Is there anyone out there who can resist the incredible charm and courage of young Thomas Voeckler? In this column, we have been singing this young Frenchman's praises for days. He is the current leader of the G.C., and the youth classification, with a healthy 8:29 lead over his nearest rival for white, Sandy Casar. Voeckler has ridden with courage and grit, and without a doubt produced the most heroic performance of Le Tour Delicieux thus far when he struggled on sheer will, delirious with the effort, and managed to keep his Maillot Jaune on the Plateau de Beille. Voeckler, at 23, has been a professional since 2001. He is the French National Champion, and won stage 4 of the Route du Sud this season, but nothing in his palmares could have prepared us for his brave defense of the Maillot Jaune this past week.
Voeckler currently leads Le Tour by 22 seconds over Lance Armstrong, but the young rider is realistic, telling Eurosport earlier this week: "I'm not fooling myself. I know I'm not a threat for the big guys on this race; I'm not at their level. When the race hits the hills, it's going to be tough. But believe me, I won't throw in the towel. I'll gut it out in this jersey as long as I possibly can." Gut it out he has done, but the jig is nearly up, and there's little doubt that Voeckler will succomb as the race enters its murderous last week in the Alps.
Voeckler has vowed to fight just as hard for the Maillot Blanc over this last week, and if any young man deserves to have his picture taken in front of the Arc de Triomphe at the end of this race, it's Voeckler; but what could stop him? Well, his relative weakness in the Time Trial, for one. Voeckler is obviously a gutsy climber, but he finished in 141st place in the prologue, 42 seconds behind Fabian Cancellara. Voeckler will have to fight hard in the mountains and give it everything in the two remaining battles against the clock to keep his rivals for the Maillot Blanc at a distance, as all of them out-performed the little Frenchman in the prologue. It's also possible that Voeckler's efforts in the Pyrenees could have taken the edge off of his form, but everyone worked hard in the Pyrenees, and who has more heart than this kid? There can be no doubt that he's found a strength he never knew was in him, and perhaps it will give him wings to Paris.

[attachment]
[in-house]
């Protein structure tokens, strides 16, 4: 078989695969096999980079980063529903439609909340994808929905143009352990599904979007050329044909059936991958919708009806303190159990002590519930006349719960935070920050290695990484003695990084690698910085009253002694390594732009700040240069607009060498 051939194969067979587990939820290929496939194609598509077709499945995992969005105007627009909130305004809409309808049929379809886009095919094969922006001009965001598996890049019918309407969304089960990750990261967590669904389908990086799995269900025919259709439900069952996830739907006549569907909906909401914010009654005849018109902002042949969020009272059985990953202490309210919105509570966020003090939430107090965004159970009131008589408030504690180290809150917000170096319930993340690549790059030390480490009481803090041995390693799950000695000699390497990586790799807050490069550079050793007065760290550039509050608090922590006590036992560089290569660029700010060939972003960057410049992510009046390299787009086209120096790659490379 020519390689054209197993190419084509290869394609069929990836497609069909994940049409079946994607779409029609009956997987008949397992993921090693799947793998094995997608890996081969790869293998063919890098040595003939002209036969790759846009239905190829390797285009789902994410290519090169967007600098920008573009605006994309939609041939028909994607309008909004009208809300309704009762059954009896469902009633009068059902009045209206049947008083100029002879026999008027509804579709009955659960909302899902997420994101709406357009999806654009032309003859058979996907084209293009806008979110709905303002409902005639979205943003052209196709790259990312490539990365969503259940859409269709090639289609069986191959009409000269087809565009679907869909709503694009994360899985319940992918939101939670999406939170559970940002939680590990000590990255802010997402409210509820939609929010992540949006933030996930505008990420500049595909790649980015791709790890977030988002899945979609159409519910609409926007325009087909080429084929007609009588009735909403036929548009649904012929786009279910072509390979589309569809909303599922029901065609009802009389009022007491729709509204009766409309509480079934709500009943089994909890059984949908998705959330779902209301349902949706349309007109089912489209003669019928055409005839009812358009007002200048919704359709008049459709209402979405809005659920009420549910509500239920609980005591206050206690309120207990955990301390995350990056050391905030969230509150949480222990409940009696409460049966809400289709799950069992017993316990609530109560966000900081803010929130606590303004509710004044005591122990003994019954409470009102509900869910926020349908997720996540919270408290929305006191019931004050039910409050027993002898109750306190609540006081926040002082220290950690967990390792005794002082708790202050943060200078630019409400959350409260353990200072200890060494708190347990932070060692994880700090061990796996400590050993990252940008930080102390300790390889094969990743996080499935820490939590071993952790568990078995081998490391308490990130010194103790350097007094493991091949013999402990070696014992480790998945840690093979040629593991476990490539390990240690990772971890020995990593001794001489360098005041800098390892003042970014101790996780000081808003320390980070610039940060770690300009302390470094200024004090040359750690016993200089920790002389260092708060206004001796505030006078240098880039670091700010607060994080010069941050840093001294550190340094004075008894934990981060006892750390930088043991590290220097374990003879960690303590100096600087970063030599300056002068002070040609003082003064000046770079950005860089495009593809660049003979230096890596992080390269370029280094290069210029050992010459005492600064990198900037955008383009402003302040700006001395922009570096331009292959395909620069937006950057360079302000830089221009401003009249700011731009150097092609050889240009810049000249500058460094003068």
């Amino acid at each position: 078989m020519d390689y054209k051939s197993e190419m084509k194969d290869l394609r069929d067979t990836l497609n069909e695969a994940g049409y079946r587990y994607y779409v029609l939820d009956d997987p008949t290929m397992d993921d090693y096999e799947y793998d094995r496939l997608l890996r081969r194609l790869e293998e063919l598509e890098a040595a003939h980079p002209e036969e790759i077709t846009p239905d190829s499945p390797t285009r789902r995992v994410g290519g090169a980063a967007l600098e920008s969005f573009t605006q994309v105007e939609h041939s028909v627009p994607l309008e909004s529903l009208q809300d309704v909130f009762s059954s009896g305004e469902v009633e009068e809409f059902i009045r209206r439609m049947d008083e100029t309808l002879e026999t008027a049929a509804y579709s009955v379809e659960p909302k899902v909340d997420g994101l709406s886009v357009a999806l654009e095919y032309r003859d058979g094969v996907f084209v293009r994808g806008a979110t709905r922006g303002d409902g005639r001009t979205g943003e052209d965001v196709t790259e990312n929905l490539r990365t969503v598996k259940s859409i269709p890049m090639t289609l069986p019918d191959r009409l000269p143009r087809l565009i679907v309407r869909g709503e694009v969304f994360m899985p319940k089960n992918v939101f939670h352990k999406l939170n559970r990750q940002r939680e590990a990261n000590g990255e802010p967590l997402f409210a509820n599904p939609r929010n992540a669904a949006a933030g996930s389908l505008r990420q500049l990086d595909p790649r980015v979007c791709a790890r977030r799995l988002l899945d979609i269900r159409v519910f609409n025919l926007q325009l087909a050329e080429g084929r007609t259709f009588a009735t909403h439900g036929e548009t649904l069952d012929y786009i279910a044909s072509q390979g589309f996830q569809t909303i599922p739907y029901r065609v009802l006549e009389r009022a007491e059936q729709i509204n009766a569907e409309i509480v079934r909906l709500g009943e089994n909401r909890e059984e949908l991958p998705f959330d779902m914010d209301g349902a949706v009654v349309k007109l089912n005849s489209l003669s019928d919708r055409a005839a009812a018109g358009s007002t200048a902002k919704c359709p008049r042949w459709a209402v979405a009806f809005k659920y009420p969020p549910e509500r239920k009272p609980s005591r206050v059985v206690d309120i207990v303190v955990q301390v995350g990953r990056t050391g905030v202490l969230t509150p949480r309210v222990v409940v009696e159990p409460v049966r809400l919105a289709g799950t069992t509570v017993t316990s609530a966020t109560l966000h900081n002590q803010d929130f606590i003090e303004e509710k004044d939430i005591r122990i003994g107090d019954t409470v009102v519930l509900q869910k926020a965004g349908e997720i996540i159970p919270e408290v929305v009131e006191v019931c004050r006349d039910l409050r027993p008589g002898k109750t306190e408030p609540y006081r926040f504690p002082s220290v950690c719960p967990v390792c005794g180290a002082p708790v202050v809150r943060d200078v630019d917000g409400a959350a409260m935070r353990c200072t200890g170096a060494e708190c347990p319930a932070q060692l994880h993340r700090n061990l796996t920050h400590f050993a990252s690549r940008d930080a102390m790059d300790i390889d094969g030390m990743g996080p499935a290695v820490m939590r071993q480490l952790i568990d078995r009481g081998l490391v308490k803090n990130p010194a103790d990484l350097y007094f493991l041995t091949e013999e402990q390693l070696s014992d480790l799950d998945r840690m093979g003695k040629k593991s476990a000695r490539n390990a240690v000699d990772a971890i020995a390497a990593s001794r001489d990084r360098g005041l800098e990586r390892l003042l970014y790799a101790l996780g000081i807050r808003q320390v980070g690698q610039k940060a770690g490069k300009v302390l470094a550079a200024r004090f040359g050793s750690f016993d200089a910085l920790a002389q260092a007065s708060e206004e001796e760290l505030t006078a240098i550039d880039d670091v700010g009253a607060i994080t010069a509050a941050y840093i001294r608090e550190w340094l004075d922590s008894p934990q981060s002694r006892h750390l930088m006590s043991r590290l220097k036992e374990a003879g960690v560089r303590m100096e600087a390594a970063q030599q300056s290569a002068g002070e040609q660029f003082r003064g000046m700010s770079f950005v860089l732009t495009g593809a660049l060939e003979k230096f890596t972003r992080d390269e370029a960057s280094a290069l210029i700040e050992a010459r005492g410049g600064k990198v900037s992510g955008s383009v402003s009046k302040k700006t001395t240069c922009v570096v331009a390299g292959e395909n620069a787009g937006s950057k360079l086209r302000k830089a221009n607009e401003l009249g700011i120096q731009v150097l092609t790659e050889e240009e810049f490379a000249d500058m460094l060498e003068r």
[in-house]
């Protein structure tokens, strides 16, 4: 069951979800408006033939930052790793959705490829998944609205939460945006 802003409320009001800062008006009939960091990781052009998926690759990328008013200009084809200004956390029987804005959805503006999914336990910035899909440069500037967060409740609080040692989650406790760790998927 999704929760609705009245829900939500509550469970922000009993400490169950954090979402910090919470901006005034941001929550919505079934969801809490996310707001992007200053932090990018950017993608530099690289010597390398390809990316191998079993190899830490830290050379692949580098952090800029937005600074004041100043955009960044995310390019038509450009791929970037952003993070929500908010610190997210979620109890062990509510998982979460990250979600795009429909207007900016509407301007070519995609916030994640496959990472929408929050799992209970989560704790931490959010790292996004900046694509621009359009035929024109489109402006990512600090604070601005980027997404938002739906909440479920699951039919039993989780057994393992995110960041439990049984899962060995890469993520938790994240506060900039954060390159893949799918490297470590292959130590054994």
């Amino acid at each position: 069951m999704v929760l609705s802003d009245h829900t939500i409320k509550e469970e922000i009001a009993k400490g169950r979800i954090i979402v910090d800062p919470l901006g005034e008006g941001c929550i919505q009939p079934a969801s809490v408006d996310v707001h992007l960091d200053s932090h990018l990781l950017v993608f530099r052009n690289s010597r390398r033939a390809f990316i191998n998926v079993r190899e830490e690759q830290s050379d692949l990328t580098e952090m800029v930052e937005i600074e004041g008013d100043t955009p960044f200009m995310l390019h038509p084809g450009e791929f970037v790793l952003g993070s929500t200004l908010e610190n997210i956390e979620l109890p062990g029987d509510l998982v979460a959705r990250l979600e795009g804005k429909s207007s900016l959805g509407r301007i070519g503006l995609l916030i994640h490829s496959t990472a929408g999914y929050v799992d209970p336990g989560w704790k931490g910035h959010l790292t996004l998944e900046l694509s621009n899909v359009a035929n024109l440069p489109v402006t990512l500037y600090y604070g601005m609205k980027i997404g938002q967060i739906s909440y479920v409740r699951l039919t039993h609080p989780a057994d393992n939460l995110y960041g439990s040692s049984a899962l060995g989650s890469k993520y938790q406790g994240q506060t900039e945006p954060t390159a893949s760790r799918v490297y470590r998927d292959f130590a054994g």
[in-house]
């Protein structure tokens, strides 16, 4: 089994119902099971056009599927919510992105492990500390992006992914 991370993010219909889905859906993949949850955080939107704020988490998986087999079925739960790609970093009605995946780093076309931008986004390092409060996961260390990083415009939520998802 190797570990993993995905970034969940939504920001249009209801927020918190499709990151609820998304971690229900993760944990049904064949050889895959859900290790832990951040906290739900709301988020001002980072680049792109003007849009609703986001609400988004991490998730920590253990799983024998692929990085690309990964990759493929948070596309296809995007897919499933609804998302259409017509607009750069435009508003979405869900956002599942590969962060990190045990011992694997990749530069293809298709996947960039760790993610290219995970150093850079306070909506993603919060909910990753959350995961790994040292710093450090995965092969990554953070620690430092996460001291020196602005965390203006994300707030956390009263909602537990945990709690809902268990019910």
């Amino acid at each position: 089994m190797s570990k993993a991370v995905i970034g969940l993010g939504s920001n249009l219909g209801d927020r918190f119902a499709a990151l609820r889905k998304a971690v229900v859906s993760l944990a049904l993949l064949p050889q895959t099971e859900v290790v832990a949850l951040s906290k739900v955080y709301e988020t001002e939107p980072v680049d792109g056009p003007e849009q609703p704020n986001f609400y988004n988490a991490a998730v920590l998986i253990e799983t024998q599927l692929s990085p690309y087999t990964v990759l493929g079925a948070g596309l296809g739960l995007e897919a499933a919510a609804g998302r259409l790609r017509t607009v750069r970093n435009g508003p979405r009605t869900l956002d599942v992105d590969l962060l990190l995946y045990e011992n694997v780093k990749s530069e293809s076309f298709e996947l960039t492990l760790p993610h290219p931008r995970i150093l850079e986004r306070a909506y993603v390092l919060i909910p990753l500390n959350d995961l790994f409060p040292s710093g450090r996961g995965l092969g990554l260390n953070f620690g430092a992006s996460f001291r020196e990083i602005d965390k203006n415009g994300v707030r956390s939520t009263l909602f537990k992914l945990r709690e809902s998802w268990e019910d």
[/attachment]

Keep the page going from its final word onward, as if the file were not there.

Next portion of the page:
Who are Voeckler's rivals? Well, two of them, potentially, are men on his own team: Jérôme Pineau and Sylvian Chavanel. Pineau is currently 5th in the race for the Maillot Blanc, 14:48 behind Voeckler, while Chavanel, the likelier challenger of the two on paper, is further back in 6th at 15:09.
The Baker Boys: "Ti Ti" Voeckler, Sylvian Chavanel & Jérôme Pineau
Hopefully, these two teammates will support Voeckler in his bid for white, as they are both a long way back, with strong challengers ahead of them; but if Voeckler has a bad day, we've seen ample evidence in this tour of how much time can be lost in one day on the mountains. Chavanel, especially, may be a man to watch.
Tour de France regulars may remember the 25 year old Chavanel as the lone breakaway man Armstrong passed on the way to his dramatic victory on Luz Ardiden last year. Chavanel has had some excellent results this season, including overall victories in the Four Days of Dunkerque and the Tour of Belgium, and going into this year's tour, the expert eye would have picked him to shine, but he's been put into the background a bit by the performance of his young teammate, and though he's tried to strike out on the breakaway, he also returned to the peloton to pace the beleaguered Maillot Jaune on the Plateau de Beille.
Voeckler's Brioches La Boulangere team have gotten way more than they bargained for in this Tour de France, but they have defended his lead creditably, and will no doubt continue to do so, but they have a couple more bullets in the chamber should Voeckler's efforts get the better of him.
The Most Likely Suspects
Voeckler's nearest rival is FdJeux.com's Sandy Casar, who is currently 8:29 back from Voeckler, who has been in the borrowed Maillot Blanc since stage 5. He's a proven himself a fairly strong climber, and was around 10 seconds faster than Voeckler in the Prologue, but all things being equal, if both riders' form holds, Casar is far enough back on Voeckler that catching the leader will be difficult. Casar gritted it out on La Mongie, and Plateau de Beille, but admitted to being put into a (Say it like Paul!) spot of bother by the pace being set by the Postmen.